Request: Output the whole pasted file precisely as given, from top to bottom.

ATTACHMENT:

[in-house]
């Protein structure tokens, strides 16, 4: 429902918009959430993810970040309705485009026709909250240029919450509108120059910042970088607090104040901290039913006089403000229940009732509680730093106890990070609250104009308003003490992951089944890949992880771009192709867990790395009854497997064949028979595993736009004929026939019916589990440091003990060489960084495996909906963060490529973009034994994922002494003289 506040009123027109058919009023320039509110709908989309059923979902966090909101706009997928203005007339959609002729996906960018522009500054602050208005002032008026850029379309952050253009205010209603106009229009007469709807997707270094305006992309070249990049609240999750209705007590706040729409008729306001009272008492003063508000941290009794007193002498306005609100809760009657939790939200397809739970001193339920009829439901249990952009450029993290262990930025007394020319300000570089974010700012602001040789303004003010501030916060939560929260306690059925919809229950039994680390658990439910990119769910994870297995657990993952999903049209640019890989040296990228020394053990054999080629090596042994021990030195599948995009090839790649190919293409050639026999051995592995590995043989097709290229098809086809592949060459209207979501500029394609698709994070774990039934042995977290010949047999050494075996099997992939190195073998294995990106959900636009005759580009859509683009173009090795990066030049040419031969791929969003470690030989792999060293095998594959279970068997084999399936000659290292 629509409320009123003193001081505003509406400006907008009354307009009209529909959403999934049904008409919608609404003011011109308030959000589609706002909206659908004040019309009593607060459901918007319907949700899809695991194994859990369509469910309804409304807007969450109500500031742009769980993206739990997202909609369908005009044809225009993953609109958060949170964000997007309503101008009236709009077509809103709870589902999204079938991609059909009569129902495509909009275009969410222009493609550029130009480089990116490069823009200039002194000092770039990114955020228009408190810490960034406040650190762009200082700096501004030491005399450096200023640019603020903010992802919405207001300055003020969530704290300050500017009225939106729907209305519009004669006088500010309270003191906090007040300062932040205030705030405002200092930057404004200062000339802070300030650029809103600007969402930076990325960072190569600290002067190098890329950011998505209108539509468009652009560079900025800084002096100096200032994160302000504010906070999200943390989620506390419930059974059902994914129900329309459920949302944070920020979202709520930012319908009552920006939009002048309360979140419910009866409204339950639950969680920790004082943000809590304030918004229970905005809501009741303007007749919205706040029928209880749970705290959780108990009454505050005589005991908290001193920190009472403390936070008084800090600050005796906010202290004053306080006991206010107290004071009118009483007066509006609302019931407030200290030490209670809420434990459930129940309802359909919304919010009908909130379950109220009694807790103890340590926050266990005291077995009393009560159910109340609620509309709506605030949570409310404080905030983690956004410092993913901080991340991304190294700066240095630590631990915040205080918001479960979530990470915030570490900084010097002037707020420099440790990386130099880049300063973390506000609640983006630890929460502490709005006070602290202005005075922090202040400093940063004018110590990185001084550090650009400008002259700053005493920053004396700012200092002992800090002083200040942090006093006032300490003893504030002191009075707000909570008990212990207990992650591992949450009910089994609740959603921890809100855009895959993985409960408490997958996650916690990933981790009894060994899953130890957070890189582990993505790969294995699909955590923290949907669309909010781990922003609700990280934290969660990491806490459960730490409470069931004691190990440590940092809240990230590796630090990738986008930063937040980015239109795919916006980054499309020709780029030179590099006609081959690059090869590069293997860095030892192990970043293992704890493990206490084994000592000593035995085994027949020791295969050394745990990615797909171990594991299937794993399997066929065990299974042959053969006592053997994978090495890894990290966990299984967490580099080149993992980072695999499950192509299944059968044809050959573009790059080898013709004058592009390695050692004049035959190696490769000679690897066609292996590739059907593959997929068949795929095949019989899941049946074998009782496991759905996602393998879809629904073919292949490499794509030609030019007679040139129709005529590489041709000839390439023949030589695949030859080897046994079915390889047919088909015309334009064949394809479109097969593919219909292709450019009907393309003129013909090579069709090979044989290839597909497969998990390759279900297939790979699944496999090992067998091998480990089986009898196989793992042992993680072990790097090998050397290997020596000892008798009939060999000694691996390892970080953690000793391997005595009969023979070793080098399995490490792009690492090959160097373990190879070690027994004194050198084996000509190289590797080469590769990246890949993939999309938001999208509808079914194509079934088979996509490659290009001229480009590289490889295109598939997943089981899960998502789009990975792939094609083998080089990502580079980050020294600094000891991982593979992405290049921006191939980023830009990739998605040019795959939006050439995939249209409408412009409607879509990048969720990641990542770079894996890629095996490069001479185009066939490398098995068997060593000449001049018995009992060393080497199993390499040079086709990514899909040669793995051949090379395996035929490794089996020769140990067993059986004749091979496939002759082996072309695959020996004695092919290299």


[in-house]
């Protein structure tokens, strides 16, 4: 429902918009959430993810970040309705485009026709909250240029919450509108120059910042970088607090104040901290039913006089403000229940009732509680730093106890990070609250104009308003003490992951089944890949992880771009192709867990790395009854497997064949028979595993736009004929026939019916589990440091003990060489960084495996909906963060490529973009034994994922002494003289 506040009123027109058919009023320039509110709908989309059923979902966090909101706009997928203005007339959609002729996906960018522009500054602050208005002032008026850029379309952050253009205010209603106009229009007469709807997707270094305006992309070249990049609240999750209705007590706040729409008729306001009272008492003063508000941290009794007193002498306005609100809760009657939790939200397809739970001193339920009829439901249990952009450029993290262990930025007394020319300000570089974010700012602001040789303004003010501030916060939560929260306690059925919809229950039994680390658990439910990119769910994870297995657990993952999903049209640019890989040296990228020394053990054999080629090596042994021990030195599948995009090839790649190919293409050639026999051995592995590995043989097709290229098809086809592949060459209207979501500029394609698709994070774990039934042995977290010949047999050494075996099997992939190195073998294995990106959900636009005759580009859509683009173009090795990066030049040419031969791929969003470690030989792999060293095998594959279970068997084999399936000659290292 629509409320009123003193001081505003509406400006907008009354307009009209529909959403999934049904008409919608609404003011011109308030959000589609706002909206659908004040019309009593607060459901918007319907949700899809695991194994859990369509469910309804409304807007969450109500500031742009769980993206739990997202909609369908005009044809225009993953609109958060949170964000997007309503101008009236709009077509809103709870589902999204079938991609059909009569129902495509909009275009969410222009493609550029130009480089990116490069823009200039002194000092770039990114955020228009408190810490960034406040650190762009200082700096501004030491005399450096200023640019603020903010992802919405207001300055003020969530704290300050500017009225939106729907209305519009004669006088500010309270003191906090007040300062932040205030705030405002200092930057404004200062000339802070300030650029809103600007969402930076990325960072190569600290002067190098890329950011998505209108539509468009652009560079900025800084002096100096200032994160302000504010906070999200943390989620506390419930059974059902994914129900329309459920949302944070920020979202709520930012319908009552920006939009002048309360979140419910009866409204339950639950969680920790004082943000809590304030918004229970905005809501009741303007007749919205706040029928209880749970705290959780108990009454505050005589005991908290001193920190009472403390936070008084800090600050005796906010202290004053306080006991206010107290004071009118009483007066509006609302019931407030200290030490209670809420434990459930129940309802359909919304919010009908909130379950109220009694807790103890340590926050266990005291077995009393009560159910109340609620509309709506605030949570409310404080905030983690956004410092993913901080991340991304190294700066240095630590631990915040205080918001479960979530990470915030570490900084010097002037707020420099440790990386130099880049300063973390506000609640983006630890929460502490709005006070602290202005005075922090202040400093940063004018110590990185001084550090650009400008002259700053005493920053004396700012200092002992800090002083200040942090006093006032300490003893504030002191009075707000909570008990212990207990992650591992949450009910089994609740959603921890809100855009895959993985409960408490997958996650916690990933981790009894060994899953130890957070890189582990993505790969294995699909955590923290949907669309909010781990922003609700990280934290969660990491806490459960730490409470069931004691190990440590940092809240990230590796630090990738986008930063937040980015239109795919916006980054499309020709780029030179590099006609081959690059090869590069293997860095030892192990970043293992704890493990206490084994000592000593035995085994027949020791295969050394745990990615797909171990594991299937794993399997066929065990299974042959053969006592053997994978090495890894990290966990299984967490580099080149993992980072695999499950192509299944059968044809050959573009790059080898013709004058592009390695050692004049035959190696490769000679690897066609292996590739059907593959997929068949795929095949019989899941049946074998009782496991759905996602393998879809629904073919292949490499794509030609030019007679040139129709005529590489041709000839390439023949030589695949030859080897046994079915390889047919088909015309334009064949394809479109097969593919219909292709450019009907393309003129013909090579069709090979044989290839597909497969998990390759279900297939790979699944496999090992067998091998480990089986009898196989793992042992993680072990790097090998050397290997020596000892008798009939060999000694691996390892970080953690000793391997005595009969023979070793080098399995490490792009690492090959160097373990190879070690027994004194050198084996000509190289590797080469590769990246890949993939999309938001999208509808079914194509079934088979996509490659290009001229480009590289490889295109598939997943089981899960998502789009990975792939094609083998080089990502580079980050020294600094000891991982593979992405290049921006191939980023830009990739998605040019795959939006050439995939249209409408412009409607879509990048969720990641990542770079894996890629095996490069001479185009066939490398098995068997060593000449001049018995009992060393080497199993390499040079086709990514899909040669793995051949090379395996035929490794089996020769140990067993059986004749091979496939002759082996072309695959020996004695092919290299």